We'll Meet Again
We'll Meet Again by fledgling UK artist Ditte Elly is an enchanting five song EP. It may be short in length, but this album is brimming with character, passion, and talent.
With influence drawn heavily from Laura Marling and Joanna Newsom, Elly sings rich poetry with a hushed tenor over finger picked classical guitar. She strings together beautiful melodies and matches it with flowing and lilting lyrics, much in the style of Marling.
Her writing style is almost typical of British folk artists, storytelling with folklore flair. Filled with beautiful imagery and pleasing to all senses, there also is a moral present in the words. Again, much like Marling, there seems to be so much that Elly knows that the listener is ignorant of, like she is the keeper of charming secrets.
This album is also astounding musically. Elly's guitar playing is spot on, portraying emotion as well as control. The wonderfully soothing sound of the classical guitar, opposed to a steel string, suits her voice and the overall mood of the album. The incredible harmonies and singing at the end of "Northumberland" and the intriguing piano instrumental "We See Circles" completely threw out any doubts I had about this album.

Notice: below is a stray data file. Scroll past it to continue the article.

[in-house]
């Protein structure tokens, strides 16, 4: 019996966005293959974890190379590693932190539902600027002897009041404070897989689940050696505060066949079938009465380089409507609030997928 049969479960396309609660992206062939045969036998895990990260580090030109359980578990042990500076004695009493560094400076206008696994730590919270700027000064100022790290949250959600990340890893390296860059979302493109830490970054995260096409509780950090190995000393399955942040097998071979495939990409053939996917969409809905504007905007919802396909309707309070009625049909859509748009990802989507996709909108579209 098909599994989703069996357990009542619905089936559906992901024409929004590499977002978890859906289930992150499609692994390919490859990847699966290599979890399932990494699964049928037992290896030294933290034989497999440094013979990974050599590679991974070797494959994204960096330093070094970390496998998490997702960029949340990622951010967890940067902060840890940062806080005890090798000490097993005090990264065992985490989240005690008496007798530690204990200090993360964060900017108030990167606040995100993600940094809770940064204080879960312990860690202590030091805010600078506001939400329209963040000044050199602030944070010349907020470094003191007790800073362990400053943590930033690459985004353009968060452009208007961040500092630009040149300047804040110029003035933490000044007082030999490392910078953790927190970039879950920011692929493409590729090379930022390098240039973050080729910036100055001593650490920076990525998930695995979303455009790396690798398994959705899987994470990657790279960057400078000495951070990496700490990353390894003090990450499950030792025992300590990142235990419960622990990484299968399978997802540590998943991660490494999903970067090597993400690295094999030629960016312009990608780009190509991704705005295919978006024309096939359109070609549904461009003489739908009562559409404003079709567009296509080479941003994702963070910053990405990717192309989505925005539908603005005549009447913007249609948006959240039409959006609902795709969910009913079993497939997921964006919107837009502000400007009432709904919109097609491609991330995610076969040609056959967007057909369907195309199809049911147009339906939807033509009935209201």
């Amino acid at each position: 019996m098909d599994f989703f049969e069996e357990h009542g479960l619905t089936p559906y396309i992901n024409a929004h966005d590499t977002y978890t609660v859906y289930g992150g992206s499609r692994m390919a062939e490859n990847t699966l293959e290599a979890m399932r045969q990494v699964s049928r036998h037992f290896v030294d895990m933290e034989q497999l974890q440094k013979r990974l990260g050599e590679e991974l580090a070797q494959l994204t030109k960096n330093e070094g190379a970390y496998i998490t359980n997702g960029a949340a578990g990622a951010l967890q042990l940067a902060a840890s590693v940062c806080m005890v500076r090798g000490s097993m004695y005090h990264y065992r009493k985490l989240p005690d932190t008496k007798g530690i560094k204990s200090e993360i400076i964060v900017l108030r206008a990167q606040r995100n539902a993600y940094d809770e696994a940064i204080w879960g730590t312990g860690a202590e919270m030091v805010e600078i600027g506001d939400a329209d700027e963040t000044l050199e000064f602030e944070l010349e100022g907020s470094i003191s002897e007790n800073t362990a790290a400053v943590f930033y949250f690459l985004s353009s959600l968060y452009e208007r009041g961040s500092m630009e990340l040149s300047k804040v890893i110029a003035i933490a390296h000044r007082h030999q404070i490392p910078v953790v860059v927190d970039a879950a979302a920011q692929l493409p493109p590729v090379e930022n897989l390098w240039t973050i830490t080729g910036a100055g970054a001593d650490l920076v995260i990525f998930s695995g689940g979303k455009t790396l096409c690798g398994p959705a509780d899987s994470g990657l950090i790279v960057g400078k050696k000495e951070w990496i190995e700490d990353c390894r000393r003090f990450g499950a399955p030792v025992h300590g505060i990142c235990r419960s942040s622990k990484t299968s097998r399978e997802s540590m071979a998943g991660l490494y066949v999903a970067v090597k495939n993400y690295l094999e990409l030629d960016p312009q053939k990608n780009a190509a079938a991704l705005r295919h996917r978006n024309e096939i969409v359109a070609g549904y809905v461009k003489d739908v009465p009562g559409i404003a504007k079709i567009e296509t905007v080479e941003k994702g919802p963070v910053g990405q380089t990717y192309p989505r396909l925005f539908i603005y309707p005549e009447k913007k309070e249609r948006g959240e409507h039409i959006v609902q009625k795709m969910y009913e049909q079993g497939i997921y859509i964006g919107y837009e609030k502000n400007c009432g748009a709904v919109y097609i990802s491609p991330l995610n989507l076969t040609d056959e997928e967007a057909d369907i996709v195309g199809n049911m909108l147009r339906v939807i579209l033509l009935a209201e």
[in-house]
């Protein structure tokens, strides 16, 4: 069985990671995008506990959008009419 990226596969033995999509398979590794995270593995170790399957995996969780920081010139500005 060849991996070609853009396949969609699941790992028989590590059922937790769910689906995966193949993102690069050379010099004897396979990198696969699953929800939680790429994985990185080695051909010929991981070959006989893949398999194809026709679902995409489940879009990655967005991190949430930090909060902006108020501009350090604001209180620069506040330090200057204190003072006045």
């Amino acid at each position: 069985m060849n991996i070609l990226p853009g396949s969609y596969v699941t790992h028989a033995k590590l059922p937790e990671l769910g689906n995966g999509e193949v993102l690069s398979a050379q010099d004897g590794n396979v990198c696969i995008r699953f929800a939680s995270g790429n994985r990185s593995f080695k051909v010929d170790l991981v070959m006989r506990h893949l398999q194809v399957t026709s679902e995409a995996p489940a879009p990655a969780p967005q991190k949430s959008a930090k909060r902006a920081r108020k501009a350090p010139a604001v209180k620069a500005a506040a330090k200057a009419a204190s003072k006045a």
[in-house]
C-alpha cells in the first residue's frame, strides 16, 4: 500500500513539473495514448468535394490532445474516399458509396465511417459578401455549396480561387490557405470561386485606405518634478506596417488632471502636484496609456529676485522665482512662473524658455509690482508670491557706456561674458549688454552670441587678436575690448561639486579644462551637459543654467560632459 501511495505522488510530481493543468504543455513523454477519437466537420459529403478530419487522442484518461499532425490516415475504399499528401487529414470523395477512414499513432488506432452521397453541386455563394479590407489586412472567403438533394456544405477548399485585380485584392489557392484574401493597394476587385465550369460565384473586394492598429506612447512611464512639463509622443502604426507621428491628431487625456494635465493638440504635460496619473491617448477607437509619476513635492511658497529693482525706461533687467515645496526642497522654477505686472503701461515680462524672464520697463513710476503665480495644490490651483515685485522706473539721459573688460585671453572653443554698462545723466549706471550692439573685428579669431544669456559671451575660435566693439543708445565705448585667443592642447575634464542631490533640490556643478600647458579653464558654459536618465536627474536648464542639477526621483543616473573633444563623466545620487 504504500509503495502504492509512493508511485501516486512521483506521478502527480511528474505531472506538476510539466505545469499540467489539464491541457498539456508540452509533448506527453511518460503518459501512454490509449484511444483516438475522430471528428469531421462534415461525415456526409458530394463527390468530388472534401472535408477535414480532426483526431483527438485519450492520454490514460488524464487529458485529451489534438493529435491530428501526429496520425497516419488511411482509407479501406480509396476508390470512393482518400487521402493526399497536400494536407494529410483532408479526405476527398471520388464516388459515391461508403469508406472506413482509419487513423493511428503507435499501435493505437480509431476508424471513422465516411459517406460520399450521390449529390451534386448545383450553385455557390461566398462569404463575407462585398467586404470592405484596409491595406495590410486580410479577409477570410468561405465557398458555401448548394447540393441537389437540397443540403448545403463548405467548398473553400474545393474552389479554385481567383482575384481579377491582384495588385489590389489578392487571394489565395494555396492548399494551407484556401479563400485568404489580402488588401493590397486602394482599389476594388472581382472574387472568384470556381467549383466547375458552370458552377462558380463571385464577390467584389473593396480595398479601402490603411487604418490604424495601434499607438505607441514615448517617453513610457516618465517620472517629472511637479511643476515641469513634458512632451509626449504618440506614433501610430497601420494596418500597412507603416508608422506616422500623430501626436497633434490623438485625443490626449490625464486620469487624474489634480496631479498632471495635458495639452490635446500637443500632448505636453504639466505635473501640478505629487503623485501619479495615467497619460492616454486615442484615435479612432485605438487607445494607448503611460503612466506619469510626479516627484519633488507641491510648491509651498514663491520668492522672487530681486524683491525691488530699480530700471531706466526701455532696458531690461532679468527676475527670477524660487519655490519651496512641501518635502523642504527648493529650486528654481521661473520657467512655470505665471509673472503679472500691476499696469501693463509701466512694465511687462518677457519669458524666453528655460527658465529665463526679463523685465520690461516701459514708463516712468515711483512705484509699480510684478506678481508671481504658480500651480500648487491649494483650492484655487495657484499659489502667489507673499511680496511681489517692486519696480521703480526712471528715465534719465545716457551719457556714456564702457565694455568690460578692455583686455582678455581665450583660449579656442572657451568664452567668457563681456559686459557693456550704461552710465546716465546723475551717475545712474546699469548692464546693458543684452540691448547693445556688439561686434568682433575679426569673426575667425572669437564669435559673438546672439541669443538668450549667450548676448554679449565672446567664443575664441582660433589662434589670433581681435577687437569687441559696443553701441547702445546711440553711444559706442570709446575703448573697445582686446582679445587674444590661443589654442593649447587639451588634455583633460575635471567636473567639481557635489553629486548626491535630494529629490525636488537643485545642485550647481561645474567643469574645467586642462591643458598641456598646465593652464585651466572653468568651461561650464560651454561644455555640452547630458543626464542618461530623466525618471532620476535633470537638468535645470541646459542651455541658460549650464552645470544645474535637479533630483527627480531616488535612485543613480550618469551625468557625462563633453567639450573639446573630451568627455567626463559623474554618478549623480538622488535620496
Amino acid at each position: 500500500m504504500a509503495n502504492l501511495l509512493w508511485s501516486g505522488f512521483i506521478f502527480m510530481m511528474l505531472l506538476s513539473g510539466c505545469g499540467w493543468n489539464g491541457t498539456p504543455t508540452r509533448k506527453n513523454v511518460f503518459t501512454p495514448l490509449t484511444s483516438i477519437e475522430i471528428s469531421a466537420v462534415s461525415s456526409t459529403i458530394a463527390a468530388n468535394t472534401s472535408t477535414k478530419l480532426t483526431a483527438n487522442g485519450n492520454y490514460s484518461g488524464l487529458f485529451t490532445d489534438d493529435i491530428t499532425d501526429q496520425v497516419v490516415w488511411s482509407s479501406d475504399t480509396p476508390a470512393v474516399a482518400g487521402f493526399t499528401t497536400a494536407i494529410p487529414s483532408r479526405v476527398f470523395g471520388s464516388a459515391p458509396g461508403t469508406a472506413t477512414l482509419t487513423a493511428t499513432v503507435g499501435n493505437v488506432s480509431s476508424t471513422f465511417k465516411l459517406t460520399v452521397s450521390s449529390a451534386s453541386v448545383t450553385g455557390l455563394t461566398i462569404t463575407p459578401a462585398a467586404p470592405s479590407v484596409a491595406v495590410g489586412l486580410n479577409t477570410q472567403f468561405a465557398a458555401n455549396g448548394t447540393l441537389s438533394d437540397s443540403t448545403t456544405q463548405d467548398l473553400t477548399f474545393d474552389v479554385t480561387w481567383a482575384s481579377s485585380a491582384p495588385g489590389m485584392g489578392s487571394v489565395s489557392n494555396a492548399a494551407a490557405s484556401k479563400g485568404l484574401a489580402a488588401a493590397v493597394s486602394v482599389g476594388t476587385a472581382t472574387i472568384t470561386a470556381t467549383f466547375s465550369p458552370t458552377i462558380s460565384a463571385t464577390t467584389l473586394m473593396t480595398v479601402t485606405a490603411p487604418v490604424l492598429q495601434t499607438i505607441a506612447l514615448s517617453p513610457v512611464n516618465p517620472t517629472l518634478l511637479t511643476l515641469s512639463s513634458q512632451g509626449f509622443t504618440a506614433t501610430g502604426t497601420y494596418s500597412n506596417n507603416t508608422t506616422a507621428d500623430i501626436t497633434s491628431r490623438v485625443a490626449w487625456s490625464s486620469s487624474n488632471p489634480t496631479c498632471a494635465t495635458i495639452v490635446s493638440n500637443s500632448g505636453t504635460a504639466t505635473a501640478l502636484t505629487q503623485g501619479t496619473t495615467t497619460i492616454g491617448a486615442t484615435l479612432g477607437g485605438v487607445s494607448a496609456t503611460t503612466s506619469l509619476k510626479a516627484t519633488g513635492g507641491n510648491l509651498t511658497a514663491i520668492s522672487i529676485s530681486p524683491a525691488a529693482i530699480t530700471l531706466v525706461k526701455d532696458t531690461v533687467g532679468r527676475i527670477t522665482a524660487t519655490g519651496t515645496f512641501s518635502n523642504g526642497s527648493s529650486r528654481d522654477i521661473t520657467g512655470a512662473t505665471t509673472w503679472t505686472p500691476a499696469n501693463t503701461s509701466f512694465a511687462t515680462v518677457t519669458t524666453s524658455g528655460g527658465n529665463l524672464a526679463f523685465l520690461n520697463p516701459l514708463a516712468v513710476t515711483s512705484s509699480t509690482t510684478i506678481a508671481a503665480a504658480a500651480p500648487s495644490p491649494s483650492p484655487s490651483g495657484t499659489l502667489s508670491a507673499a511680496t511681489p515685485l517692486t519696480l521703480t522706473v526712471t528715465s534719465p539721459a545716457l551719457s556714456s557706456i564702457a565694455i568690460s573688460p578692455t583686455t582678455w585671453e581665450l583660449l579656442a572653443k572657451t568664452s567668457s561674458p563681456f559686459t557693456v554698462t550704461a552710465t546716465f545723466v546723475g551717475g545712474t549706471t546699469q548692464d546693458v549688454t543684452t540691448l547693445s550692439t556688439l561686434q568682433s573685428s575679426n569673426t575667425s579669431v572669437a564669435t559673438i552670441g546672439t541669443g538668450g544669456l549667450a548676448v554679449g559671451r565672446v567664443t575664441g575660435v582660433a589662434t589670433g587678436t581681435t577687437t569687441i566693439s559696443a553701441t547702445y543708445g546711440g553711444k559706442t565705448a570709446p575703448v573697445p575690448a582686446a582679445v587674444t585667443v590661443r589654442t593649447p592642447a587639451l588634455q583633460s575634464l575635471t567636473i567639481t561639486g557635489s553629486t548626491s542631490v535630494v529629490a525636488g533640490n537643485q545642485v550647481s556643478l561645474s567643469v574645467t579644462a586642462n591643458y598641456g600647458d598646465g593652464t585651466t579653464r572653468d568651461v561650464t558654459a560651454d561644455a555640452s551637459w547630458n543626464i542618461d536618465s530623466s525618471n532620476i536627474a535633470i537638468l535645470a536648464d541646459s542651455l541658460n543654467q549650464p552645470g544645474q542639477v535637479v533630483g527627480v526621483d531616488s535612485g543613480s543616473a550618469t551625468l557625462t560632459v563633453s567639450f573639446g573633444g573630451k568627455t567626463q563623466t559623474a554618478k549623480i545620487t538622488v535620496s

We'll Meet Again is an understated beauty masterfully crafted to be wistful yet strong and powerful. Elly straddles the line between effortless and unsure, all the while cementing the fact that we will definitely be hearing more from her. I only wish this album was longer.
When I think about Montreal, I think about easily accessible alcohol, poutine, and terrible drivers. Apparently, though, I should be thinking about electronic music. Exploding out of Montreal over the past few years is a powerful wave of electronic artists crafting all sorts of ethereal dream pop. I'll admit I can't really tell them all apart all the time, but at present I'm really digging the heavy synth pop of Blue Hawaii.
Again, I'll admit that I'm late to the party. Released way back in 2010, Blooming Summer is an exciting mixture of thick bass beats, insanely catchy synth melodies and a hauntingly thin female vocal. Nearly every component is completely drenched in thick, juicy reverb and the percussive elements strike sharply, a really nice contrast.
I really like how these songs seem stripped down but at the same time like a wall of sound. Pulses of synths, beeps and boops, clicks, clacks, and slaps migrate across a very wide soundscape to create incredibly deep and dense music.
Aside from talking in circles, I can say with certainty that Blooming Summer is a day dreamer's record. It's easy to get lost in the thick of it, the waves of sound that wash in and out; breaking and building like swells on the beach. There are many reasons that the term 'dream pop' was coined, and this record is great example of one.